August 2020

Indigenous Peoples and Human Rights

Friday, November 6, 2015

Native Americans Defenders Surge: Oak Flat Lives as Keystone XL Dies

Native Americans Defenders Surge: Oak Flat Lives as Keystone XL Dies
By Brenda Norrell
Vermont Sen. Bernie Sanders introduced a bill into the Senate on Thursday to undo the assault on Apaches ceremonial grounds of Oak Flat. The assault was earlier spearheaded by Arizona Sen. John McCain, targeting this sacred land with a massive copper mine.
Today, Native Americans are celebrating further as President Obama rejects the Keystone XL pipeline.
With their backdoor deals, the wealthy in Congress and the oil and gas industry have placed the financial burden of defending Mother Earth on Native American grassroots land defenders, often with little means.
Wendsler Nosie, Sr., San Carlos Apache Tribe Councilman and Member of the Apache Stronghold, applauded the introduction of the Senate companion bill to repeal the Land Exchange that would turn Apache ceremonial land into a massive copper mine for Resolution Copper.
Nosie said, “The Senate introduction is welcome news to residents of Arizona, Indian country, the United States, and the world. The bill shines light on the deceit used to enact the Land Exchange. As true leaders of this Country, the people have invested their hopes, dreams, and spirit into honest and transparent decision making for the good of all people. We must not fear to undo a wrong to make it right. For when it comes to the future of our children, this shouldn’t be difficult to do.” (Read the full statement:
Now, following the long fight to protect their aquifer from the threat of the dirty tarsands Keystone XL pipeline, Lakotas are celebrating as President Obama just announced rejection of the tarsands pipeline from Canada.
Wioweya Najin Win, Debra White Plume, said, "Such great news!  Wopila to all of Earth's Army.  President Obama is standing in the way of something bad coming towards the people.  He put his Moccasins on the Ground!  Our ancestors are with us and we are all so thankful for the protection of Sacred water."
During the long pipeline battle, White Plume said, “The KXL proposed route you are considering would not only be insanely located over the Ogllala Aquifer, it would also recklessly cross many surface waters, including the Missouri River and the Cheyenne River. All of this is sacredwater, we say Mni Wicozani, through water there is life. Without water there is no life.”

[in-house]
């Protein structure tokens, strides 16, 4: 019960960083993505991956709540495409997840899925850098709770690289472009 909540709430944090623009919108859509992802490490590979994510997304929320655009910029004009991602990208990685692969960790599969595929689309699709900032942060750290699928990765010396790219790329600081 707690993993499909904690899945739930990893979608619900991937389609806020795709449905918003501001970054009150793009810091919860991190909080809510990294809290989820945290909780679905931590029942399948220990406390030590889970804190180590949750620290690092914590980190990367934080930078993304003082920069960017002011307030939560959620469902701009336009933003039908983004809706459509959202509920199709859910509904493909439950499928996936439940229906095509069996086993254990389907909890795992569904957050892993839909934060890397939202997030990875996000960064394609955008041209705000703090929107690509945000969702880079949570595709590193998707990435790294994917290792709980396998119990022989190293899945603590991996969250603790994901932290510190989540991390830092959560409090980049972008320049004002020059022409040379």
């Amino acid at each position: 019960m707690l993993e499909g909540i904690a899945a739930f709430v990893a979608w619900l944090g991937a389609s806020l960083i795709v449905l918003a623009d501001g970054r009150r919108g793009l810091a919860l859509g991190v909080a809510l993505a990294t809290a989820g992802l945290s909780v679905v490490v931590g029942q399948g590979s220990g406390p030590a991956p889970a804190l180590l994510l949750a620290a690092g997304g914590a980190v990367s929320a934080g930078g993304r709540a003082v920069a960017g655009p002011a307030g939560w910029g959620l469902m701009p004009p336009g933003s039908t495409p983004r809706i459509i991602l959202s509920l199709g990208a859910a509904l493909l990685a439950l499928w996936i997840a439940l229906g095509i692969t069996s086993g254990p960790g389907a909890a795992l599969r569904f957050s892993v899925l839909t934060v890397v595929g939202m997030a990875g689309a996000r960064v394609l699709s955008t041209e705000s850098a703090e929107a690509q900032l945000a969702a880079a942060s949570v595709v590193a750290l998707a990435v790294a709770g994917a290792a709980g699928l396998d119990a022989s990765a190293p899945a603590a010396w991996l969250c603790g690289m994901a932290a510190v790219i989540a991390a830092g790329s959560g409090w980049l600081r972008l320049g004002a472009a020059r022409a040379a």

Read the full statement from Owe Aku International Justice Project:

OWE AKU: Grassroots Activism Kills Keystone XL Pipeline

President Obama rejects Keystone XL pipeline
OWE AKU: Years of Grassroots Activism Kills Keystone XL Pipeline

Images from Moccasins on the Ground, Owe Aku's educational and nonviolent direct action training project that, along with allies across the continent, helped defeat one of the world's largest corporations and two national governments in order to protect Mni Wakan, Sacredwater.

By Owe Aku International Justice Project

When Wioweya Najin Win, Debra White Plume, who is currently living without media or internet access on the Pine Ridge, was told about the announcement, she stated:

"Such great news!  Wopila to all of Earth's Army.  President Obama is standing in the way of something bad coming towards the people.  He put his MOCCASINS ON THE GROUND!  Our ancestors are with us and we are all so thankful for the protection of Sacredwater."

1.  The pipeline would not make a meaningful long term addition to our economy; this is not a job creator;
2.  The pipeline would not lower gas prices for american consumers;
3.  The pipeline would ship dirty crude oil through this country without adding to our national energy security.  The president implied that it would be hypocritical to approve the pipeline while making attempts to enhance clean energy solutions through sustainable policies.

Everyone recognizes that the current state of the american government is anything but stable and that a new right-wing, christian, republican government could reverse the decision.  However, this is still A SIGNIFICANT VICTORY.  Whoever comes now or in the future to challenge the security of the water we protect for future generations, will meet the same opposition that has defeated the pipeline today.    
This is recent testimony by Wioweya Najin Win (Debra White Plume, Director of Owe Aku Bring Back the Way) before the South Dakota Public Utilities Commission explaining the Lakota world view that leads to the organized strategies we employ to defend Unci Maka and Mni Wakan:July 19, 2015

South Dakota Public Utilities Commission
500 E. Capitol Ave.
Pierre, SD 57501

Wioweya Najin Win miye.  My English name is Debra White Plume and my address is PO Box 325, Manderson, SD 57756. I am commenting on docket number HP12-001 regarding the TransCanada, Inc. KXL Tarsands Pipeline for the July 26, 2015 Public Comment in South Dakota.

The Lakota worldview and the American worldview about land and water are different, as is our worldview about time and space. The American worldview through its institutions and policies and laws and regulations say that elected officials and appointed officials have the final decision on what happens in our shared space. To clarify this, by the word "our" I am referring to the Lakota and the Americans, and the elected/appointed officials and the rest of us. In the Lakota worldview, everyone has a say, a collective decision is made by consensus. There is no hierarchy of one person being more important than another. All people are important and have a right to their say.